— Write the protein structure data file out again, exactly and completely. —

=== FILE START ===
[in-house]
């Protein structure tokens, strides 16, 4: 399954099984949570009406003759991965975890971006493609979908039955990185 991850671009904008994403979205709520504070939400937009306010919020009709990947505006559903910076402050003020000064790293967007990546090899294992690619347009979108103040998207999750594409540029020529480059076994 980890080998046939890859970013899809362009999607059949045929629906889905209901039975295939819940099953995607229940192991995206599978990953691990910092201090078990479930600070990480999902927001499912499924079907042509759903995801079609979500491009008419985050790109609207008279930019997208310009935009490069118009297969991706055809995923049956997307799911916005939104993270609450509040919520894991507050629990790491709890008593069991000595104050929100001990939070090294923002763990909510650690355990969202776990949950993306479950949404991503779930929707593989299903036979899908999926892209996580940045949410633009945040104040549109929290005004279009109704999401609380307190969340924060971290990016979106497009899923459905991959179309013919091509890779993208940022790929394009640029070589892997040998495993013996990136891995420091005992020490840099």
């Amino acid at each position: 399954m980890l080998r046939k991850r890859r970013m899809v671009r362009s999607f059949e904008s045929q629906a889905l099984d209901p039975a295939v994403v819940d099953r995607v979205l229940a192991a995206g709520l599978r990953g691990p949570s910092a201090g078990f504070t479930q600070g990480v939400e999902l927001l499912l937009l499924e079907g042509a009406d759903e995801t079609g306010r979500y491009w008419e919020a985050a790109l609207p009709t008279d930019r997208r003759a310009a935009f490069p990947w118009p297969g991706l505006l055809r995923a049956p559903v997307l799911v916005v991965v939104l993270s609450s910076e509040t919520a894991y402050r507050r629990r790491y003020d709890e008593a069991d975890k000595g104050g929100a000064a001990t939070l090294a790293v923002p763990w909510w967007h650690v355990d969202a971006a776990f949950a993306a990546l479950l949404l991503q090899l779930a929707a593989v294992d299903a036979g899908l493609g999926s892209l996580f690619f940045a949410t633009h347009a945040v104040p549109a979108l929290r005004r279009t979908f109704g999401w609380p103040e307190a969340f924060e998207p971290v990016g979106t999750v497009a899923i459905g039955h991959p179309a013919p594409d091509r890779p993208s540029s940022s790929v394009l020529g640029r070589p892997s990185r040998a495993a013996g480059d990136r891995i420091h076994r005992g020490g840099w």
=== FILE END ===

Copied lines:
[in-house]
């Protein structure tokens, strides 16, 4: 399954099984949570009406003759991965975890971006493609979908039955990185 991850671009904008994403979205709520504070939400937009306010919020009709990947505006559903910076402050003020000064790293967007990546090899294992690619347009979108103040998207999750594409540029020529480059076994 980890080998046939890859970013899809362009999607059949045929629906889905209901039975295939819940099953995607229940192991995206599978990953691990910092201090078990479930600070990480999902927001499912499924079907042509759903995801079609979500491009008419985050790109609207008279930019997208310009935009490069118009297969991706055809995923049956997307799911916005939104993270609450509040919520894991507050629990790491709890008593069991000595104050929100001990939070090294923002763990909510650690355990969202776990949950993306479950949404991503779930929707593989299903036979899908999926892209996580940045949410633009945040104040549109929290005004279009109704999401609380307190969340924060971290990016979106497009899923459905991959179309013919091509890779993208940022790929394009640029070589892997040998495993013996990136891995420091005992020490840099």
């Amino acid at each position: 399954m980890l080998r046939k991850r890859r970013m899809v671009r362009s999607f059949e904008s045929q629906a889905l099984d209901p039975a295939v994403v819940d099953r995607v979205l229940a192991a995206g709520l599978r990953g691990p949570s910092a201090g078990f504070t479930q600070g990480v939400e999902l927001l499912l937009l499924e079907g042509a009406d759903e995801t079609g306010r979500y491009w008419e919020a985050a790109l609207p009709t008279d930019r997208r003759a310009a935009f490069p990947w118009p297969g991706l505006l055809r995923a049956p559903v997307l799911v916005v991965v939104l993270s609450s910076e509040t919520a894991y402050r507050r629990r790491y003020d709890e008593a069991d975890k000595g104050g929100a000064a001990t939070l090294a790293v923002p763990w909510w967007h650690v355990d969202a971006a776990f949950a993306a990546l479950l949404l991503q090899l779930a929707a593989v294992d299903a036979g899908l493609g999926s892209l996580f690619f940045a949410t633009h347009a945040v104040p549109a979108l929290r005004r279009t979908f109704g999401w609380p103040e307190a969340f924060e998207p971290v990016g979106t999750v497009a899923i459905g039955h991959p179309a013919p594409d091509r890779p993208s540029s940022s790929v394009l020529g640029r070589p892997s990185r040998a495993a013996g480059d990136r891995i420091h076994r005992g020490g840099w």